In conventional parlance, vanity is the excessive belief in one’s own abilities or attractiveness to others. Prior to the 14th century it did not have such narcissistic undertones, and merely meant futility. The related term vainglory is now often seen as an archaic synonym for vanity, but originally meant boasting in vain, ie. unjustified boasting; although glory is now seen as having an exclusively positive meaning, the Latin term gloria (from which it derives) roughly means boasting, and was often used as a negative criticism.
For the believer, a question of faith always has the same fundamental answer. It is prevalent and wholesome. It is maintained with dutiful consistency and presented with the utmost of care, just as one may handle a precious gemstone. It is beautiful in all of its defiant simplicity.
It is interesting to observe how the same question can so easily slip into various degrees of complexity when directed to an audience characterized by a decisive lack of faith. For the unbeliever, a question of faith quickly becomes a recursive inevitability. It festers and seethes. It evolves. Its latest incarnation messily slithers into the open from around every corner and embeds an unforeseen barb into the side of incredulity. It is a blessed abomination, and I can’t help but embrace it.
Faith is precious. It is something I have always possessed, and I would even go so far as to propose that it is an inherent aspect of human nature. Those who deny ever having faith in something outlandish only succeed in denying themselves. Faith is indestructible. In all of its strength, however, faith consisently fails to overcome the more primitive boundaries of basic human will. At one’s own discretion it is possible to render faith infinitely malleable. Consciousness and perspective permit the individual to bend faith in every conceivable fashion. We can embrace and embellish it if we so desire. We can also cast it aside and submit it to every perverse punishment imaginable.
One of my life’s greatest joys is the perpetual disfiguration of personal faith. Every day I can feel it pulsing within me like some sort of malignant growth. I understand its desire to merge with me – to grow fat and moist and decadent. I take a delicate pleasure in inflicting torment upon it. In any given moment I may choose to mercilessly grind it further into the dirt with divine impunity. I constrict. I pummel. I cut it to the bone and sew it back together again. With each passing day I impose my will and leave it to fester and bleed in a pool of its own putrid discharge. I find it to be a magnificently fitting fate for that which enslaves so many others around me.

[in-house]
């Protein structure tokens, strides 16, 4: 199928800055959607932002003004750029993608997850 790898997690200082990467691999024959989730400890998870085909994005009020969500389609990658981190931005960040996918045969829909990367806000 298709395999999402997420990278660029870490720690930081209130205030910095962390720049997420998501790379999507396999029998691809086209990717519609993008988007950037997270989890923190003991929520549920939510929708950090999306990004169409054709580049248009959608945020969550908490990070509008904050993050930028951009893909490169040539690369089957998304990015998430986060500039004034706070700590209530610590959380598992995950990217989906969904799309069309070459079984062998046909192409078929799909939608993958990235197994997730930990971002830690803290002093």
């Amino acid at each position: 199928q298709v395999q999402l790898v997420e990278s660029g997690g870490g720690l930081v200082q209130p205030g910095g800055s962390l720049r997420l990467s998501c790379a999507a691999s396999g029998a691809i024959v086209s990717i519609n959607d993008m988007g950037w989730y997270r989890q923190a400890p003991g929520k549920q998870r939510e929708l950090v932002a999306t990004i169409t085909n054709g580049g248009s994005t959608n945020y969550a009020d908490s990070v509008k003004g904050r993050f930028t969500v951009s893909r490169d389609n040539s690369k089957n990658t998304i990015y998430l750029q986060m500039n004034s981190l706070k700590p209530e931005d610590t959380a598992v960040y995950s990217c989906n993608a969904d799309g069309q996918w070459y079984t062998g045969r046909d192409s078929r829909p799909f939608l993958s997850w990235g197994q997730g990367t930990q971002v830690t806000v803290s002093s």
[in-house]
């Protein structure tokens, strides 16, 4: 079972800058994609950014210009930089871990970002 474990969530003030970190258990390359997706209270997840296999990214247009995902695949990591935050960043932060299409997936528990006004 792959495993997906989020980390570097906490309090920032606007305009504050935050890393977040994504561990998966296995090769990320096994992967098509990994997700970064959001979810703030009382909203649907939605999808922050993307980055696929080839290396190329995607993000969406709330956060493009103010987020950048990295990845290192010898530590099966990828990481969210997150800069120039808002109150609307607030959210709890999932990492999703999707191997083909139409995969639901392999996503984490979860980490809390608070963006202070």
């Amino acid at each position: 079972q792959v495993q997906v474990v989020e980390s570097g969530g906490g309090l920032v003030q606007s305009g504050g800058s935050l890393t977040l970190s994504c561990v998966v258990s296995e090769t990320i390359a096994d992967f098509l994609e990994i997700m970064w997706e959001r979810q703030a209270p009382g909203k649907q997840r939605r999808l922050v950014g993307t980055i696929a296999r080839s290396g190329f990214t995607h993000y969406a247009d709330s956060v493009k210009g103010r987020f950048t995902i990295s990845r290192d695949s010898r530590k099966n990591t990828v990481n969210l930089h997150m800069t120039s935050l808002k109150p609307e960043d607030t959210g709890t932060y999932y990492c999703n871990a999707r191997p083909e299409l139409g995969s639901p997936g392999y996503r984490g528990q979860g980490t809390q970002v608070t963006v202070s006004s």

“When we were children, we used to think that when we were grown-up we would no longer be vulnerable. But to grow up is to accept vulnerability. To be alive is to be vulnerable.”
Faith is a lesser answer for the more prominent flaw of ignorance. Just as sentience tempts us to question the world around us, faith most commonly manifests as a sort of universal bond. Many seek to utilize faith in order to form an illusion of unity among the few disjointed facts mankind may establish through the systematic study of its environment. Until we can form a more comprehensive understanding of the world around us there will always be those who seek to fill the gaping holes with providential ideals. The unadulterated apathy of this approach demands a viable alternative.
Faith may be many things, but it is not a prerequisite for knowledge that cannot be denied. Before faith there is but one irreversible truth from which all things stem – the power of the self. Attainment of all things, however improbable, rests upon the realization that individual strength is paramount. This is the place where we may cast the boundary between dreams and reality into obscurity. This is the place where God can die.
As a Christian there is no need to try to understand the beliefs of the faithless. We believe in everything you can’t bring yourself to face. We serve to empower that which you cast aside. We answer a question with a question.
What do you fear?